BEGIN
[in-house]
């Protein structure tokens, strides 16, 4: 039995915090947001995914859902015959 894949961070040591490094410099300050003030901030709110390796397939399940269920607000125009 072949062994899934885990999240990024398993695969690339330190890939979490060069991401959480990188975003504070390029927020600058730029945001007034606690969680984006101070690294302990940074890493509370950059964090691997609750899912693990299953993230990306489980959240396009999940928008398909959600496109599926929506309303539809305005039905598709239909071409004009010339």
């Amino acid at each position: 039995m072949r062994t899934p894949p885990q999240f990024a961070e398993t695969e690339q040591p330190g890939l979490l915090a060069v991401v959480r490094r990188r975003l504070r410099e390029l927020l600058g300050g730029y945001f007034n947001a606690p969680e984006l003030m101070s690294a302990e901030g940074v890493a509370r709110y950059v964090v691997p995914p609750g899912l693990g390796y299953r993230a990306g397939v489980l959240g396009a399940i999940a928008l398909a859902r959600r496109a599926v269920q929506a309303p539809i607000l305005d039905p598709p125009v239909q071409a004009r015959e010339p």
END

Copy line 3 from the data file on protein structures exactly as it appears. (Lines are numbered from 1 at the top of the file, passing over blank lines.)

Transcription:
């Amino acid at each position: 039995m072949r062994t899934p894949p885990q999240f990024a961070e398993t695969e690339q040591p330190g890939l979490l915090a060069v991401v959480r490094r990188r975003l504070r410099e390029l927020l600058g300050g730029y945001f007034n947001a606690p969680e984006l003030m101070s690294a302990e901030g940074v890493a509370r709110y950059v964090v691997p995914p609750g899912l693990g390796y299953r993230a990306g397939v489980l959240g396009a399940i999940a928008l398909a859902r959600r496109a599926v269920q929506a309303p539809i607000l305005d039905p598709p125009v239909q071409a004009r015959e010339p």